Evangelical Christians and Baptists of Russia in the Revolutionary Process of 1917–1922: Transformation of Identity (Based on Materials of the Confessional Press)

The article deals with the process of political self‑determination of the leaders and believers of Russian evangelical denominations — evangelical Christians and Baptists, during the years of the Revolution and the Civil War in Russia (1917–1922), as reflected in the confessional periodicals. The author studies this question through changes in the views of denominational leaders.

Marriage Ideas and Practices among Evangelical Believers in the Soviet Union in 1940–1980s: The Case of Central Black Earth Region

The scope of the present research is the evolution of marriage and family ideas in the Evangelical Christian Baptist movement after World War II in the Soviet Union. The author analyzed the special views on marriage among the Russian Baptists, found in the Baptist bulletin “Bratsky Vestnik” (Fraternal Bulletin), as well as in the archival documents from the Evangelical Christian Baptist churches of Tambov, Voronezh and Lipetsk regions. The author reconstructs the model of marriage relationships and family practices among the Evangelicals.

The «New» Mennonites of the Ural and Siberia: Genesis and Transformation of Ethnoconfessional Communities in the 1940s – 1960s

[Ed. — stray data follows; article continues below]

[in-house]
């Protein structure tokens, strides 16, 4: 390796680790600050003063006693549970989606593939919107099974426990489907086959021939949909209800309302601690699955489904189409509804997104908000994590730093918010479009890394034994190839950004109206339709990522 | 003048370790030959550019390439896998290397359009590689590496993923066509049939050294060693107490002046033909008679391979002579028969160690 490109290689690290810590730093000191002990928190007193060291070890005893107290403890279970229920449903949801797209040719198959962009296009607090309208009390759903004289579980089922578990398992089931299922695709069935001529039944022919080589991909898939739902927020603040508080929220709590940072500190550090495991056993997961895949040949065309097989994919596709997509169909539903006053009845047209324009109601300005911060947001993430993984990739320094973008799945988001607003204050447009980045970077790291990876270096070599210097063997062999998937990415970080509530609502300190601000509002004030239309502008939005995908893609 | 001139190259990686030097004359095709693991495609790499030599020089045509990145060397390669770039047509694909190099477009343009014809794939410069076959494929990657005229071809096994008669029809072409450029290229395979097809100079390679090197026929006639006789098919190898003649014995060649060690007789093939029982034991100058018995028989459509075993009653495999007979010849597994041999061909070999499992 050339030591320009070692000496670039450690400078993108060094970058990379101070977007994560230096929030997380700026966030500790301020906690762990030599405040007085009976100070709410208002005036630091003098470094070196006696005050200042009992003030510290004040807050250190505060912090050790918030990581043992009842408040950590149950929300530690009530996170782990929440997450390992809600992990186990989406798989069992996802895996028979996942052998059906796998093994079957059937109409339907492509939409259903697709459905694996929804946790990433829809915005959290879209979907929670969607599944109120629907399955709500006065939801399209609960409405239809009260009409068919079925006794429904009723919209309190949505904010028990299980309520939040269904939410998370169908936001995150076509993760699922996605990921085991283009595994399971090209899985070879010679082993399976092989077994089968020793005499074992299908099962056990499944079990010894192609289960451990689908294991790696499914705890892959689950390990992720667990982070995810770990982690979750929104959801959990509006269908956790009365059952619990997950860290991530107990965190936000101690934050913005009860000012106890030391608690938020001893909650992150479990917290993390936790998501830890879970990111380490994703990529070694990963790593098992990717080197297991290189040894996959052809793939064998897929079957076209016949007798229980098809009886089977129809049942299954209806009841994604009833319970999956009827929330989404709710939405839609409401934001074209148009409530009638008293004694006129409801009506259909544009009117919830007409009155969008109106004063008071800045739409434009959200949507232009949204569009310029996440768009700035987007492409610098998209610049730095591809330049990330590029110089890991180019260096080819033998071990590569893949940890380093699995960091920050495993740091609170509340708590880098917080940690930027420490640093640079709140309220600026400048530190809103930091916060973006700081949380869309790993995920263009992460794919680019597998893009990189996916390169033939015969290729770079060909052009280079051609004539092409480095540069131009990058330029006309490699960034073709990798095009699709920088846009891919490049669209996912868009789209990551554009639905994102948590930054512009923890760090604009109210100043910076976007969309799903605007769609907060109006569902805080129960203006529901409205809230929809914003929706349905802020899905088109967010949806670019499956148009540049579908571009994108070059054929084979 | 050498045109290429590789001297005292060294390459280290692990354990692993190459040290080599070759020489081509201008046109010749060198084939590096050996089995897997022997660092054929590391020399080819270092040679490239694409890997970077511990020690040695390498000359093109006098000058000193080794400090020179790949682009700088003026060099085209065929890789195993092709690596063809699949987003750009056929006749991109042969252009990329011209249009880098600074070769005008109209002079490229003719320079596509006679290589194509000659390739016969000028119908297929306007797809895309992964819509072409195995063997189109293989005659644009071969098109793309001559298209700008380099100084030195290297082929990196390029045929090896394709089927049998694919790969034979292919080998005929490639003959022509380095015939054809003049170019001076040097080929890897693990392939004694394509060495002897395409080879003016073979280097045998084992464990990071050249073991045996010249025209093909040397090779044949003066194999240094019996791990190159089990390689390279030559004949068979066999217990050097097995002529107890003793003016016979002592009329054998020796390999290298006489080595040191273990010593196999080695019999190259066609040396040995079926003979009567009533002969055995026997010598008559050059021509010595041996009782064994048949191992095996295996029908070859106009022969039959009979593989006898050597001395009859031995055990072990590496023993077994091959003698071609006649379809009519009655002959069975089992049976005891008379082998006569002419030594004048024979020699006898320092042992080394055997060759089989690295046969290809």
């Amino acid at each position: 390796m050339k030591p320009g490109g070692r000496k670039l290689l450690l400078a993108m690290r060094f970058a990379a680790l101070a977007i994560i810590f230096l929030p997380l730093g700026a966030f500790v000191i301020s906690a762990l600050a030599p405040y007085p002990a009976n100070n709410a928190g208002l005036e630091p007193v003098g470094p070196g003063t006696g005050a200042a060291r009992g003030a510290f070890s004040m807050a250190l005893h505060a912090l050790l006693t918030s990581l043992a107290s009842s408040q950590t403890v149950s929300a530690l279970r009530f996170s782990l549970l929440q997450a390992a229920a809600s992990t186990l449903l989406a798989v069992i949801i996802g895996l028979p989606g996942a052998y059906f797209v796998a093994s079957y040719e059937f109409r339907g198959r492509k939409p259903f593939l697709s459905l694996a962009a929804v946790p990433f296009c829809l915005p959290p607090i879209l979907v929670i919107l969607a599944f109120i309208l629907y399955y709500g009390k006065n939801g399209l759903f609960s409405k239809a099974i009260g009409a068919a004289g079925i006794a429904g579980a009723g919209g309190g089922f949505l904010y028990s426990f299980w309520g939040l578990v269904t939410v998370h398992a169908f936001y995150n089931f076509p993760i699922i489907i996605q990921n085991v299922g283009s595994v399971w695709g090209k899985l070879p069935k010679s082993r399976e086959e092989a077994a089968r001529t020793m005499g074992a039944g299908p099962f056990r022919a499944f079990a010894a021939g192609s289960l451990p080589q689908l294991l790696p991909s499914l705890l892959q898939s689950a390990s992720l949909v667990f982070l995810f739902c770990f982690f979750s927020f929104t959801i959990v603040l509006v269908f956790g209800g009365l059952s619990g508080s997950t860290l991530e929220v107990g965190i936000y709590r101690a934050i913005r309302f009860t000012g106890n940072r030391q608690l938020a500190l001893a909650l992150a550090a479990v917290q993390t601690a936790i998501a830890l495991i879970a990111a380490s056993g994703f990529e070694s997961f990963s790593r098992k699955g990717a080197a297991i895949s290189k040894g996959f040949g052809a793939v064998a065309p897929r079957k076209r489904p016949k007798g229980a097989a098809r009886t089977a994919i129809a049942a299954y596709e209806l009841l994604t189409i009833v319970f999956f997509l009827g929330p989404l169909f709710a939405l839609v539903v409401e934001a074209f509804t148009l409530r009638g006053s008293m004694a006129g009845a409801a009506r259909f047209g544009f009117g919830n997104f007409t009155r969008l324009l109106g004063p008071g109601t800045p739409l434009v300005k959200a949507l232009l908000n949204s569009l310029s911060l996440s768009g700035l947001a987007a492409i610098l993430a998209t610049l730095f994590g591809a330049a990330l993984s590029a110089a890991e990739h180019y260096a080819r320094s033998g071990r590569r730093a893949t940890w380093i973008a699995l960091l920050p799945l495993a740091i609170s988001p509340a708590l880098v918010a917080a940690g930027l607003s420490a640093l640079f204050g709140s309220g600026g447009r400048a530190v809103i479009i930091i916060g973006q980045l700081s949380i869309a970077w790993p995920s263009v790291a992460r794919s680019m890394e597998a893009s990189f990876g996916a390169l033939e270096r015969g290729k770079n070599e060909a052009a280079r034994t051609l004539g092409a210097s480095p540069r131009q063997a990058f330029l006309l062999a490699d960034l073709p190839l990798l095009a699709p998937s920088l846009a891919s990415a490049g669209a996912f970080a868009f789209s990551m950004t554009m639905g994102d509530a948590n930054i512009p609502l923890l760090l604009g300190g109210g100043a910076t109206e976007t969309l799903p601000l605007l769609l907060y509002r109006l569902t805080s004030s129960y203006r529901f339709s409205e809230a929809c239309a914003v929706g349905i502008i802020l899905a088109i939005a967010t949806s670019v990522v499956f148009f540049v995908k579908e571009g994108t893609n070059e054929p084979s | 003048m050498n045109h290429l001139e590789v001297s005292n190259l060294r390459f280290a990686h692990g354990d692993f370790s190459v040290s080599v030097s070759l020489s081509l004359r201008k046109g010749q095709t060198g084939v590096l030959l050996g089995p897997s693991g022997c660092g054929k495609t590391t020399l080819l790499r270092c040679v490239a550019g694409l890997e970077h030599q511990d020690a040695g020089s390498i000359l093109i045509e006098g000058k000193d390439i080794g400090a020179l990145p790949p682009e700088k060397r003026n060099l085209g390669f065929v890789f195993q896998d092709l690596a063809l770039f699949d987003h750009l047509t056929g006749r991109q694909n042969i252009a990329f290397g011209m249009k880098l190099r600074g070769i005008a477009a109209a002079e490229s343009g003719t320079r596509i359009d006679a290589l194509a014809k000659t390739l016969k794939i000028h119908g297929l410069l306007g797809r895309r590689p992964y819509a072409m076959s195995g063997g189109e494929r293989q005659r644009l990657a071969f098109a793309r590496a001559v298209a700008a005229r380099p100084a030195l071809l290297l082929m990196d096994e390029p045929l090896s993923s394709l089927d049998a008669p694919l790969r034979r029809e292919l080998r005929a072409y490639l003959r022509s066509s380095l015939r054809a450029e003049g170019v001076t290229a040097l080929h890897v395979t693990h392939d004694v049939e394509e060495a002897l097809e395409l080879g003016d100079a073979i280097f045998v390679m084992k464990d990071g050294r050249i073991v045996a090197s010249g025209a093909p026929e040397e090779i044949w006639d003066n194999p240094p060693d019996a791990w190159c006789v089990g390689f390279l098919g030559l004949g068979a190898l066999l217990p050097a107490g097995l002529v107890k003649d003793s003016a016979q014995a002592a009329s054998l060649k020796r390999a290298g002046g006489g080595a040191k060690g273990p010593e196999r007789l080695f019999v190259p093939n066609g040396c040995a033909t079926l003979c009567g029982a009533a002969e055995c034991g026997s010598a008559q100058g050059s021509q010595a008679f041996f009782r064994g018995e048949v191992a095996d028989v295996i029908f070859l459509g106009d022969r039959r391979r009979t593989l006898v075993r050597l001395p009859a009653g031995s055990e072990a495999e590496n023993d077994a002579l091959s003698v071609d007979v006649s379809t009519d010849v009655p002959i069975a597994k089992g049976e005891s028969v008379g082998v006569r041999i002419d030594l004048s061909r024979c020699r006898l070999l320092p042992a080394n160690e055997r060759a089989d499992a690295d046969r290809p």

The article explores the genesis and transformation of Soviet ethno-confessional communities in the 1940s – 1960s, using the case of the so called «new» Mennonite communities in the Ural and Siberia. The development of these communities depended on the extreme conditions of a transition they went through, from the traditional rural life to the urban industrial setting. In these communities we see new mechanisms of solidarity, based on inter-communal and inter-religious communication.

Women in the Communal Life of the Protestant Churches in the Soviet Union (1945–1991)

The article deals with the roles of women in the Protestant communities in the post-war Soviet Union. It contributes to a still understudied field of gender studies related to the Protestant churches of the Soviet period. The study draws upon the archival materials of the Fund of the Office of religious cults and then the Office of religious affairs of Moscow and Moscow region.

Religious Practices, Everyday Religiosity and Western Mass Culture in the Closed City of Dniepropetrovsk in Post-Stalin Era (1960–1984)

Part of a larger research project about Soviet cultural consumption and identity formation, this article explores the connection between religious practices and western mass culture in the industrial city of Dnepropetrovsk, Ukraine, in the late socialist period. The Committee of State Security closed Dnepropetrovsk to foreigners in 1959 when one of the Soviet Union’s biggest missile factories opened there.